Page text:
Tires are one of the most important parts of every car. They’re the only physical connection between your vehicle and the road and they can dramatically change the way a car feels to drive. In an extensive test, the folks over at Tyre Reviews have compared all the best options including the new Michelin Pilot Sport 5 and the Goodyear Eagle F1 Asymmetric 6.
For the test they used a popular size for high performance tires, namely 225/45/17. The tires tested come from nine different brands, including the Continental PremiumContact 6, the Hankook Ventus S1 Evo3, and the Bridgestone Turanza T005, among others. You might notice that the last one is a touring tire and not an ultra-high performance model like the rest here. That was a choice Bridgestone made, and not the tire that the reviewers requested.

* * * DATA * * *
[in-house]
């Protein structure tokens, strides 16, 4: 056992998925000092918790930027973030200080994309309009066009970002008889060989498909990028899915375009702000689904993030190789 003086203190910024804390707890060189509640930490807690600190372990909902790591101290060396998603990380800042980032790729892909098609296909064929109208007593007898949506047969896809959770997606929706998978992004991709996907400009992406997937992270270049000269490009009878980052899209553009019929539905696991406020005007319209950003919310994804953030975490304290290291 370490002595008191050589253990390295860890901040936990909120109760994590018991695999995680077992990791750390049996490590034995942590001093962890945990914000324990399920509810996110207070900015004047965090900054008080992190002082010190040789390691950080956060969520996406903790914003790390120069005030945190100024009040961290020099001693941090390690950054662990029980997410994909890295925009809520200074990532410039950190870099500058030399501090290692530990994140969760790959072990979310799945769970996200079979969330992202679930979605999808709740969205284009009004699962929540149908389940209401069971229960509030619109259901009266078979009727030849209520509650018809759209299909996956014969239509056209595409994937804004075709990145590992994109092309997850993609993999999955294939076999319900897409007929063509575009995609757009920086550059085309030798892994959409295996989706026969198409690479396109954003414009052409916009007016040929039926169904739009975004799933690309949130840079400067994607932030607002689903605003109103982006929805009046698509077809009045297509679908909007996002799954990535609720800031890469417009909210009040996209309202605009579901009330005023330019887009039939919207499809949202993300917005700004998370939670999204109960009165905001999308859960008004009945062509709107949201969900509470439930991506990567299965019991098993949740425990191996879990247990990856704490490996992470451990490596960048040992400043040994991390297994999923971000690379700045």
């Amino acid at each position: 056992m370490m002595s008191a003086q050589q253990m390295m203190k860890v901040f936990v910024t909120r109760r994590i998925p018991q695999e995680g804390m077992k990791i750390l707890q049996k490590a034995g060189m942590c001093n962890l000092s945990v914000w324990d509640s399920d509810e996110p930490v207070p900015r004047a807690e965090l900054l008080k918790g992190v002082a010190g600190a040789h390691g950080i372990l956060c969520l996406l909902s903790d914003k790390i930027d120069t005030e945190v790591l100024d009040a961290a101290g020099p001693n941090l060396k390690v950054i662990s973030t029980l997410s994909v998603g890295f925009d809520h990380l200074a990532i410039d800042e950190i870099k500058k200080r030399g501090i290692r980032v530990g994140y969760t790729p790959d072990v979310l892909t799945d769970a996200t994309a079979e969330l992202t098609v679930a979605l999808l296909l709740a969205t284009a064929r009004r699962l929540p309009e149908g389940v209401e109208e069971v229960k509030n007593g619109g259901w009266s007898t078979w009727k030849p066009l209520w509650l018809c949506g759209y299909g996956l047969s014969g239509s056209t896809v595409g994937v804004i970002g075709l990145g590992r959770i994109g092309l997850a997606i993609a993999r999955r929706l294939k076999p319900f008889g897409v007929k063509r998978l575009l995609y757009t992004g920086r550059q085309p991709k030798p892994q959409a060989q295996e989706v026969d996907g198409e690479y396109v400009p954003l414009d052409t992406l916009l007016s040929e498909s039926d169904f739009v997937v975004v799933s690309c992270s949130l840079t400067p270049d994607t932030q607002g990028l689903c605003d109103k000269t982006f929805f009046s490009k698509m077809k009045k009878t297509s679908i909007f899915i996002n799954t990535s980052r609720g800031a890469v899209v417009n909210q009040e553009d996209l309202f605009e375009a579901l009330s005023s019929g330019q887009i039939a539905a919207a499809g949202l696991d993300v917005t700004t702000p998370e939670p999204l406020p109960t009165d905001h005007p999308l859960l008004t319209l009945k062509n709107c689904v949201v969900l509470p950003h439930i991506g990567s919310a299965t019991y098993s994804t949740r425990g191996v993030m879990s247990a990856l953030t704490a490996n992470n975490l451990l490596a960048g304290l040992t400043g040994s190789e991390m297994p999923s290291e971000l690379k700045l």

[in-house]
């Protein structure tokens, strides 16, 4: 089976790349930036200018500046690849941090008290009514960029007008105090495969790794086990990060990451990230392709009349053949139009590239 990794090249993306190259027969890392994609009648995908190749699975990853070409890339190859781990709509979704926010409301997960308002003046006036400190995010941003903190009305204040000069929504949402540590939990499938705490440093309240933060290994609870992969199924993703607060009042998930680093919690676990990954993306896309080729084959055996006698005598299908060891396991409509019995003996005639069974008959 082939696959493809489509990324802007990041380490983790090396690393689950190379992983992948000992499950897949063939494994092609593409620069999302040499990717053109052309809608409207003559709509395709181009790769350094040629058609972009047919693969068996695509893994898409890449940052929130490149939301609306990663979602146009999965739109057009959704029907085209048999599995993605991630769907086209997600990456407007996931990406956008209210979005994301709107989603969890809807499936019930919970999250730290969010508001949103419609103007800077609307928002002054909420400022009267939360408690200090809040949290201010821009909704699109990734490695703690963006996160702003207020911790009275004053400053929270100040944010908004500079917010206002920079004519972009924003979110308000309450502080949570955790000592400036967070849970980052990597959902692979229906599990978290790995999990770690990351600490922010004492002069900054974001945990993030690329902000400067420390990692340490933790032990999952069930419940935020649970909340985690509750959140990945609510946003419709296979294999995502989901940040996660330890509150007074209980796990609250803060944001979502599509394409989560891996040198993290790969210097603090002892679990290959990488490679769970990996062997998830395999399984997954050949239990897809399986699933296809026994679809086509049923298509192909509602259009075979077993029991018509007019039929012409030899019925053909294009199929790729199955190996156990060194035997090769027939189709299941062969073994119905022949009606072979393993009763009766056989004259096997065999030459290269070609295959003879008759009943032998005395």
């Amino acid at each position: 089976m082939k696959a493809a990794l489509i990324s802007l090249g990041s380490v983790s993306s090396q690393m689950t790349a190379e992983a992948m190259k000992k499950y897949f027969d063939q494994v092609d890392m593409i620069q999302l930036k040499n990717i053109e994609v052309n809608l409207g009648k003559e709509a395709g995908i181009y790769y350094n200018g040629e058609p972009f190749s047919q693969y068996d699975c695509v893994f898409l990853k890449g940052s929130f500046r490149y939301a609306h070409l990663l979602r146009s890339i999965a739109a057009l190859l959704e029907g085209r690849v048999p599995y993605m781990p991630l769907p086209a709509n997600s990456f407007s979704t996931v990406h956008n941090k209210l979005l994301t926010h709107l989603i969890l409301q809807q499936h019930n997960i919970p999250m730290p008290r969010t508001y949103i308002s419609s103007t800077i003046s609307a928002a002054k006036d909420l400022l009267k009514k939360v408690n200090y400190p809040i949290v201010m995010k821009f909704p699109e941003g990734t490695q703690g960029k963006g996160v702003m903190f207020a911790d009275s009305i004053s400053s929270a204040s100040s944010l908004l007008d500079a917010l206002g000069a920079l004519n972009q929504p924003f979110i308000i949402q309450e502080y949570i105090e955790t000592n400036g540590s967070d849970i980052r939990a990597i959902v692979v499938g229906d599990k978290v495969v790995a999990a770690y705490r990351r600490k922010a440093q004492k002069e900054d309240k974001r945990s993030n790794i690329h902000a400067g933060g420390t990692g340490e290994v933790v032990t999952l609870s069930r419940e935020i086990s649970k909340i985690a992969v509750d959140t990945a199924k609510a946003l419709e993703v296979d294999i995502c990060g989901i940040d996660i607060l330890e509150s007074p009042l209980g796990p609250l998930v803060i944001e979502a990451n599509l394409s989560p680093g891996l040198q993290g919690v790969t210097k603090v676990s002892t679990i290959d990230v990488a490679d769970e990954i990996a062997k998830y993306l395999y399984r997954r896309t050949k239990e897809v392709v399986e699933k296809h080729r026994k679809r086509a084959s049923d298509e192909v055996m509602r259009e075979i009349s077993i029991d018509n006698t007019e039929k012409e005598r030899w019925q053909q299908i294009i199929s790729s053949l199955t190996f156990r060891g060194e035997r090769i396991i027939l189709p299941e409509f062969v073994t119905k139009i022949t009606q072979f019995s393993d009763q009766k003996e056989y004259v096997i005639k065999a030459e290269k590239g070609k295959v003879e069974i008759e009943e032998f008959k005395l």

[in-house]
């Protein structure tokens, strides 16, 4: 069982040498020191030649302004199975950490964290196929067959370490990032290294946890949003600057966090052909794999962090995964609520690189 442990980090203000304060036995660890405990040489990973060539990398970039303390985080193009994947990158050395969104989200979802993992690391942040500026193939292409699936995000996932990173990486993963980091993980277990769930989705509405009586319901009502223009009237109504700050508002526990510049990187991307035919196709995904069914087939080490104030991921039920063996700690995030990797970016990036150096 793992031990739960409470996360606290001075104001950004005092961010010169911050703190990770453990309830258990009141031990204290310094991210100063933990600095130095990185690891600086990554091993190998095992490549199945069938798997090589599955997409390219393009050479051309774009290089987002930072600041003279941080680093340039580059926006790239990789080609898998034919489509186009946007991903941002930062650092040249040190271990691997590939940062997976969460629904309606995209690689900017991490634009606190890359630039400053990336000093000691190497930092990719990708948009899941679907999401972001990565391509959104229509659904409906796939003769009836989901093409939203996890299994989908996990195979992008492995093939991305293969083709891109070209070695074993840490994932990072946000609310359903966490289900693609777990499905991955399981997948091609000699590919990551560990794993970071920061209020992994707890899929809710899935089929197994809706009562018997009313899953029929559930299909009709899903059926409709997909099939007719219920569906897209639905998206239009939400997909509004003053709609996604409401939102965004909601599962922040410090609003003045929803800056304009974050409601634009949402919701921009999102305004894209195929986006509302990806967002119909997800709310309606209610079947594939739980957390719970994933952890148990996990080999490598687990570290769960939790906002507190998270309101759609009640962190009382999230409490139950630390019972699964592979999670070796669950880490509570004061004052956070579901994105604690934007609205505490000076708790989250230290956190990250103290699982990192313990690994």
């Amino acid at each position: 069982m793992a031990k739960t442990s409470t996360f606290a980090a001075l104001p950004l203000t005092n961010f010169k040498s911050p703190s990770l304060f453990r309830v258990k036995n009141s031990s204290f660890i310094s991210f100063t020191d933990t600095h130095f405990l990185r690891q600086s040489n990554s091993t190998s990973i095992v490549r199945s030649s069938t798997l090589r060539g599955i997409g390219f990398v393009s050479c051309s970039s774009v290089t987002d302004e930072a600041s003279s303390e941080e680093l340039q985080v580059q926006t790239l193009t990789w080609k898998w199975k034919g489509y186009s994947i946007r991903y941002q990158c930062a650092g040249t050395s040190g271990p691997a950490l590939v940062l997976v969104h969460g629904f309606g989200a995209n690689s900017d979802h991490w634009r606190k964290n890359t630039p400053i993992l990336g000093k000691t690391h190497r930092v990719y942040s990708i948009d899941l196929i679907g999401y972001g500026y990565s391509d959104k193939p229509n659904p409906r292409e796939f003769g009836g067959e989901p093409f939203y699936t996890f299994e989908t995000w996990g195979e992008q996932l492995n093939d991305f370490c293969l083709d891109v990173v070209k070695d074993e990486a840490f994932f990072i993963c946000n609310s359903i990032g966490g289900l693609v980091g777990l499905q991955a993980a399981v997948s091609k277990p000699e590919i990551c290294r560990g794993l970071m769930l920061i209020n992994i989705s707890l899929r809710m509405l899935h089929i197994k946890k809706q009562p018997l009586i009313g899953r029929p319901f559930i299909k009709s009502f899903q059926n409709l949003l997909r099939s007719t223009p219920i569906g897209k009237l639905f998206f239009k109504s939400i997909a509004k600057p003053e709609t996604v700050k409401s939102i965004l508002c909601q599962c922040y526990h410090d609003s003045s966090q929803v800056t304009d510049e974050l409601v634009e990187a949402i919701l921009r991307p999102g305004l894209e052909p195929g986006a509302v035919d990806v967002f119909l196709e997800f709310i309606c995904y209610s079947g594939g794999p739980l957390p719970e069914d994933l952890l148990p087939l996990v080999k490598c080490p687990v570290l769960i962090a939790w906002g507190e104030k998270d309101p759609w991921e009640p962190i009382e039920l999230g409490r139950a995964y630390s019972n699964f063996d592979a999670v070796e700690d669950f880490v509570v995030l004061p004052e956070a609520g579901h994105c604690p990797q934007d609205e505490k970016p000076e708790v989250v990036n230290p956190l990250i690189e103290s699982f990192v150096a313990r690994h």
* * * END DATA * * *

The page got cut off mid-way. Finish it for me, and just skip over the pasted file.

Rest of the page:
It should also be pointed out that neither Pirelli nor Falken makes a UHP tire in this size, so neither one was included. Nevertheless, we learn quite a lot from the testing protocol which includes a Golf GTI on a dry circuit and a wet circuit, and in a number of braking and handling tests. For example, on a dry circuit, the Hankook felt more like a touring tire than the actual Bridgestone touring tire.
In addition, the Pilot Sport 5 came in fifth with regard to dry circuit lap times and according to Tyre Reviews, it just lacks some of the sharpness that others possess. It’s got loads of grip; it’s just a tad numb. That changes when the track gets wet. There, the Michelin is exceptional and has the best resistance to aquaplaning.
As a guy who ran a tire shop before becoming a writer, I can confirm that the Pilot Sport series in general deserves the accolades it gets. Just like in the testing here, it’s an exceptional all-around tire that feels confidence-inspiring in both wet and dry conditions.
Goodyear seems like a proper rival at this point though and it would make sense that buyers who don’t plan to drive in the wet might go for the Eagle F1 Asymmetric 6. That’s because the reviewers find that they’re just as good as the Michelin, if not slightly better, in most situations.